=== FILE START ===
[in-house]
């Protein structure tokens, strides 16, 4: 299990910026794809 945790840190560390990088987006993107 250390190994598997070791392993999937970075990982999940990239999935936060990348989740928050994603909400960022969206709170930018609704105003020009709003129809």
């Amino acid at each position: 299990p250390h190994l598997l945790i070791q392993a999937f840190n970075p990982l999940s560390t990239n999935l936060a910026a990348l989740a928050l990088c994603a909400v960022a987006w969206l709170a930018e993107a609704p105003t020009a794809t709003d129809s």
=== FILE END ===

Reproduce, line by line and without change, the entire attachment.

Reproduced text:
[in-house]
């Protein structure tokens, strides 16, 4: 299990910026794809 945790840190560390990088987006993107 250390190994598997070791392993999937970075990982999940990239999935936060990348989740928050994603909400960022969206709170930018609704105003020009709003129809």
């Amino acid at each position: 299990p250390h190994l598997l945790i070791q392993a999937f840190n970075p990982l999940s560390t990239n999935l936060a910026a990348l989740a928050l990088c994603a909400v960022a987006w969206l709170a930018e993107a609704p105003t020009a794809t709003d129809s």